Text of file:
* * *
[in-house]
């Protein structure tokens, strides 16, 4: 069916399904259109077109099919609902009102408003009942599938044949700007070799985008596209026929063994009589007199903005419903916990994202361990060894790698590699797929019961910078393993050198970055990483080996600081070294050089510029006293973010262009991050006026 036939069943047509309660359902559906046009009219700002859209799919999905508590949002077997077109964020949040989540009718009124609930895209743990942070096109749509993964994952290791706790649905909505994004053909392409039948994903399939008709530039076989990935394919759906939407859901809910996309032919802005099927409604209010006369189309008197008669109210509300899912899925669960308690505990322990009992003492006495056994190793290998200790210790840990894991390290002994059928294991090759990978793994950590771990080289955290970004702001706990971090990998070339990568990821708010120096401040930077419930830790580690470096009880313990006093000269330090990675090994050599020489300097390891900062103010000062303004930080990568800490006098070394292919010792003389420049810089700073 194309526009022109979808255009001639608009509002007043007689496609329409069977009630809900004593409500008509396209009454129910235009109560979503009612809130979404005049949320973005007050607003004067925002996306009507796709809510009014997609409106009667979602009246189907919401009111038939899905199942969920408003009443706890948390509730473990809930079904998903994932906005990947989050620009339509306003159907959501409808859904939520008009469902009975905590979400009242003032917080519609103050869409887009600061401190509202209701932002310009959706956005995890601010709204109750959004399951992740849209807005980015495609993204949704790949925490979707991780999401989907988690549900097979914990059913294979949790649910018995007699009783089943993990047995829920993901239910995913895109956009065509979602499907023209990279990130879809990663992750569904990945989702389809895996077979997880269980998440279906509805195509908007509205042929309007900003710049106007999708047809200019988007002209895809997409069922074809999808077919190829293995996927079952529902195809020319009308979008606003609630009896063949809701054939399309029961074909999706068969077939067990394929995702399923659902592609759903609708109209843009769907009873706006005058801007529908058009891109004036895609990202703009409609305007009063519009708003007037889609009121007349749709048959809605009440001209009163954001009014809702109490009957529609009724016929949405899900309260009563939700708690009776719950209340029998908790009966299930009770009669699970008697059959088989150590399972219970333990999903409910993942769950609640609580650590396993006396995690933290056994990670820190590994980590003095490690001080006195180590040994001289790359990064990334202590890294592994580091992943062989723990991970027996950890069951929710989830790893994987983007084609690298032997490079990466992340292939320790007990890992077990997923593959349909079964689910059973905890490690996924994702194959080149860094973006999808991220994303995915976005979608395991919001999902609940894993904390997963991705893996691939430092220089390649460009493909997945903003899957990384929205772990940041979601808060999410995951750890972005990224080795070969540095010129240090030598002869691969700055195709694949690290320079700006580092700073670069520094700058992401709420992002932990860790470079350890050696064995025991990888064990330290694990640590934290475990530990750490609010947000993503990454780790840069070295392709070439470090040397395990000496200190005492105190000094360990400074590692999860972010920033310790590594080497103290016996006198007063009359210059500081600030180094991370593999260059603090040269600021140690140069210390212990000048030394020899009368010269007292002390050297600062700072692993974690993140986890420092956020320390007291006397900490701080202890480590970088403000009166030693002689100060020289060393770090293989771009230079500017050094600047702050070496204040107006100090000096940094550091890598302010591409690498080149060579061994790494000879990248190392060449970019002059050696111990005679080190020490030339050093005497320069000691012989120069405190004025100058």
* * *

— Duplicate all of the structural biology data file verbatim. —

[in-house]
């Protein structure tokens, strides 16, 4: 069916399904259109077109099919609902009102408003009942599938044949700007070799985008596209026929063994009589007199903005419903916990994202361990060894790698590699797929019961910078393993050198970055990483080996600081070294050089510029006293973010262009991050006026 036939069943047509309660359902559906046009009219700002859209799919999905508590949002077997077109964020949040989540009718009124609930895209743990942070096109749509993964994952290791706790649905909505994004053909392409039948994903399939008709530039076989990935394919759906939407859901809910996309032919802005099927409604209010006369189309008197008669109210509300899912899925669960308690505990322990009992003492006495056994190793290998200790210790840990894991390290002994059928294991090759990978793994950590771990080289955290970004702001706990971090990998070339990568990821708010120096401040930077419930830790580690470096009880313990006093000269330090990675090994050599020489300097390891900062103010000062303004930080990568800490006098070394292919010792003389420049810089700073 194309526009022109979808255009001639608009509002007043007689496609329409069977009630809900004593409500008509396209009454129910235009109560979503009612809130979404005049949320973005007050607003004067925002996306009507796709809510009014997609409106009667979602009246189907919401009111038939899905199942969920408003009443706890948390509730473990809930079904998903994932906005990947989050620009339509306003159907959501409808859904939520008009469902009975905590979400009242003032917080519609103050869409887009600061401190509202209701932002310009959706956005995890601010709204109750959004399951992740849209807005980015495609993204949704790949925490979707991780999401989907988690549900097979914990059913294979949790649910018995007699009783089943993990047995829920993901239910995913895109956009065509979602499907023209990279990130879809990663992750569904990945989702389809895996077979997880269980998440279906509805195509908007509205042929309007900003710049106007999708047809200019988007002209895809997409069922074809999808077919190829293995996927079952529902195809020319009308979008606003609630009896063949809701054939399309029961074909999706068969077939067990394929995702399923659902592609759903609708109209843009769907009873706006005058801007529908058009891109004036895609990202703009409609305007009063519009708003007037889609009121007349749709048959809605009440001209009163954001009014809702109490009957529609009724016929949405899900309260009563939700708690009776719950209340029998908790009966299930009770009669699970008697059959088989150590399972219970333990999903409910993942769950609640609580650590396993006396995690933290056994990670820190590994980590003095490690001080006195180590040994001289790359990064990334202590890294592994580091992943062989723990991970027996950890069951929710989830790893994987983007084609690298032997490079990466992340292939320790007990890992077990997923593959349909079964689910059973905890490690996924994702194959080149860094973006999808991220994303995915976005979608395991919001999902609940894993904390997963991705893996691939430092220089390649460009493909997945903003899957990384929205772990940041979601808060999410995951750890972005990224080795070969540095010129240090030598002869691969700055195709694949690290320079700006580092700073670069520094700058992401709420992002932990860790470079350890050696064995025991990888064990330290694990640590934290475990530990750490609010947000993503990454780790840069070295392709070439470090040397395990000496200190005492105190000094360990400074590692999860972010920033310790590594080497103290016996006198007063009359210059500081600030180094991370593999260059603090040269600021140690140069210390212990000048030394020899009368010269007292002390050297600062700072692993974690993140986890420092956020320390007291006397900490701080202890480590970088403000009166030693002689100060020289060393770090293989771009230079500017050094600047702050070496204040107006100090000096940094550091890598302010591409690498080149060579061994790494000879990248190392060449970019002059050696111990005679080190020490030339050093005497320069000691012989120069405190004025100058």